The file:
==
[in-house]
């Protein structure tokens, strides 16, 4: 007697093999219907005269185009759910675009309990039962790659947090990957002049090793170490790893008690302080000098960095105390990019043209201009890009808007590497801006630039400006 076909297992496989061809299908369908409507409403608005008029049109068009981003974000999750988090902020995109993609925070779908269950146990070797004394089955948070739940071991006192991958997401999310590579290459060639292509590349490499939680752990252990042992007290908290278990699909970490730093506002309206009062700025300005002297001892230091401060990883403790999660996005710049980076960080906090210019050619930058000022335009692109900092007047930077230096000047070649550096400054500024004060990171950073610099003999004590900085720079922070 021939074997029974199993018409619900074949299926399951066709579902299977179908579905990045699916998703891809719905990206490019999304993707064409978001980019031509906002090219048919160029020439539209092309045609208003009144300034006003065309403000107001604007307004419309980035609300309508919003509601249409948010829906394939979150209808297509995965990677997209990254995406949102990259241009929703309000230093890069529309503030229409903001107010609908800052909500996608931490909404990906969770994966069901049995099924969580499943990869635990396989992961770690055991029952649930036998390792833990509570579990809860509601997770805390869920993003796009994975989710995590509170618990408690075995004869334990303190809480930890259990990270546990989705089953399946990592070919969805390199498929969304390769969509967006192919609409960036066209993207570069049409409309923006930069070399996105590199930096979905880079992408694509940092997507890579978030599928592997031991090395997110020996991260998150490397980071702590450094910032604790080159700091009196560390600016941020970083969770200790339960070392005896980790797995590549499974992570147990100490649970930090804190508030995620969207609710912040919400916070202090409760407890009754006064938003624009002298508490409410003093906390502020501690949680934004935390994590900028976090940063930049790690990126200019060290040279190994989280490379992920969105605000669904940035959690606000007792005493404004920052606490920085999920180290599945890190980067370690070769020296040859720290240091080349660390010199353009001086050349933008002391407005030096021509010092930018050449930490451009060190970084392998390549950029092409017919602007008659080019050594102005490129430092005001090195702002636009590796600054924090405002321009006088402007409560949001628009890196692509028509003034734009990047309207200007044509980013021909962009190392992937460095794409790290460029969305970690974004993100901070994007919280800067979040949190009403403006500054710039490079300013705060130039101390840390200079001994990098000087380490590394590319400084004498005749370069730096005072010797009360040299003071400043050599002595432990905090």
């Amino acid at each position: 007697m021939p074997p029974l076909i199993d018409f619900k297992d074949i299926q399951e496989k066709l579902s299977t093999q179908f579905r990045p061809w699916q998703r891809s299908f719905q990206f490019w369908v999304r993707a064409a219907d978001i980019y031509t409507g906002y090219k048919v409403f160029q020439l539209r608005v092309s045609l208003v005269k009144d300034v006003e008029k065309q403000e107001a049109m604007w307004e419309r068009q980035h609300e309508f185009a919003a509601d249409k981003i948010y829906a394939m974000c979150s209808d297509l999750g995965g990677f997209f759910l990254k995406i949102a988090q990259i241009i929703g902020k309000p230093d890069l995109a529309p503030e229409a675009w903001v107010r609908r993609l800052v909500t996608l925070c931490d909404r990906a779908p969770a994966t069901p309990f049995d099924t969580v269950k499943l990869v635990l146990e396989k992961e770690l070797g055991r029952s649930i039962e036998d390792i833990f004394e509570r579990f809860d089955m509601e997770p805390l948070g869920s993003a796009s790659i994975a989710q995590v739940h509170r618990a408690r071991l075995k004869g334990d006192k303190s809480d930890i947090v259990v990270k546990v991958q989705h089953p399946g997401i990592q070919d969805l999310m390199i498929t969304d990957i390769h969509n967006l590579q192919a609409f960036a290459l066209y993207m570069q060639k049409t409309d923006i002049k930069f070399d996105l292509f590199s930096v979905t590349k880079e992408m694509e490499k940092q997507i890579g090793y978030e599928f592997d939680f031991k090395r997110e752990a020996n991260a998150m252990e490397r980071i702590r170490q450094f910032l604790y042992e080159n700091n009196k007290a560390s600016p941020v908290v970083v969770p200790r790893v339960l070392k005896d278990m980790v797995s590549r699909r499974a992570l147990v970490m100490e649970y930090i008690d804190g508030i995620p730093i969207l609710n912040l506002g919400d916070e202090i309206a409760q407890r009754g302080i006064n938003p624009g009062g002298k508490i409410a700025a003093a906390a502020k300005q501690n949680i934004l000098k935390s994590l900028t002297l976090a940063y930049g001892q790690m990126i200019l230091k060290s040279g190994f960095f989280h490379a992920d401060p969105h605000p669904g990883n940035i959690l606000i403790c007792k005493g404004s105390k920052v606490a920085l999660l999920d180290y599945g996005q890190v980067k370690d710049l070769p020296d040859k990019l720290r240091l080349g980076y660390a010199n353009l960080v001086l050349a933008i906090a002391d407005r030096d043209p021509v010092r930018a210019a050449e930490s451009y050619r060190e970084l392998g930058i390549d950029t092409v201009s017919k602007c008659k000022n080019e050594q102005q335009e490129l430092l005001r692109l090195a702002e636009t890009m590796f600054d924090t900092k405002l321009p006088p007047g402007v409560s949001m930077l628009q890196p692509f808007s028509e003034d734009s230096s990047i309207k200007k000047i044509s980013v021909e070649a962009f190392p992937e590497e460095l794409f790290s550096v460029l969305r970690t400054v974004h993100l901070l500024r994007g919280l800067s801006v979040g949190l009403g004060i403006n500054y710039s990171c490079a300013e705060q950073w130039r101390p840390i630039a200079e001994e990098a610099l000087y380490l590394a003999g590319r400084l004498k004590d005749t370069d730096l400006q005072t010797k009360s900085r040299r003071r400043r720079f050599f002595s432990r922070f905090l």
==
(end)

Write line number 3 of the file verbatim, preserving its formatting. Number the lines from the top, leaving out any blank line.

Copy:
């Amino acid at each position: 007697m021939p074997p029974l076909i199993d018409f619900k297992d074949i299926q399951e496989k066709l579902s299977t093999q179908f579905r990045p061809w699916q998703r891809s299908f719905q990206f490019w369908v999304r993707a064409a219907d978001i980019y031509t409507g906002y090219k048919v409403f160029q020439l539209r608005v092309s045609l208003v005269k009144d300034v006003e008029k065309q403000e107001a049109m604007w307004e419309r068009q980035h609300e309508f185009a919003a509601d249409k981003i948010y829906a394939m974000c979150s209808d297509l999750g995965g990677f997209f759910l990254k995406i949102a988090q990259i241009i929703g902020k309000p230093d890069l995109a529309p503030e229409a675009w903001v107010r609908r993609l800052v909500t996608l925070c931490d909404r990906a779908p969770a994966t069901p309990f049995d099924t969580v269950k499943l990869v635990l146990e396989k992961e770690l070797g055991r029952s649930i039962e036998d390792i833990f004394e509570r579990f809860d089955m509601e997770p805390l948070g869920s993003a796009s790659i994975a989710q995590v739940h509170r618990a408690r071991l075995k004869g334990d006192k303190s809480d930890i947090v259990v990270k546990v991958q989705h089953p399946g997401i990592q070919d969805l999310m390199i498929t969304d990957i390769h969509n967006l590579q192919a609409f960036a290459l066209y993207m570069q060639k049409t409309d923006i002049k930069f070399d996105l292509f590199s930096v979905t590349k880079e992408m694509e490499k940092q997507i890579g090793y978030e599928f592997d939680f031991k090395r997110e752990a020996n991260a998150m252990e490397r980071i702590r170490q450094f910032l604790y042992e080159n700091n009196k007290a560390s600016p941020v908290v970083v969770p200790r790893v339960l070392k005896d278990m980790v797995s590549r699909r499974a992570l147990v970490m100490e649970y930090i008690d804190g508030i995620p730093i969207l609710n912040l506002g919400d916070e202090i309206a409760q407890r009754g302080i006064n938003p624009g009062g002298k508490i409410a700025a003093a906390a502020k300005q501690n949680i934004l000098k935390s994590l900028t002297l976090a940063y930049g001892q790690m990126i200019l230091k060290s040279g190994f960095f989280h490379a992920d401060p969105h605000p669904g990883n940035i959690l606000i403790c007792k005493g404004s105390k920052v606490a920085l999660l999920d180290y599945g996005q890190v980067k370690d710049l070769p020296d040859k990019l720290r240091l080349g980076y660390a010199n353009l960080v001086l050349a933008i906090a002391d407005r030096d043209p021509v010092r930018a210019a050449e930490s451009y050619r060190e970084l392998g930058i390549d950029t092409v201009s017919k602007c008659k000022n080019e050594q102005q335009e490129l430092l005001r692109l090195a702002e636009t890009m590796f600054d924090t900092k405002l321009p006088p007047g402007v409560s949001m930077l628009q890196p692509f808007s028509e003034d734009s230096s990047i309207k200007k000047i044509s980013v021909e070649a962009f190392p992937e590497e460095l794409f790290s550096v460029l969305r970690t400054v974004h993100l901070l500024r994007g919280l800067s801006v979040g949190l009403g004060i403006n500054y710039s990171c490079a300013e705060q950073w130039r101390p840390i630039a200079e001994e990098a610099l000087y380490l590394a003999g590319r400084l004498k004590d005749t370069d730096l400006q005072t010797k009360s900085r040299r003071r400043r720079f050599f002595s432990r922070f905090l």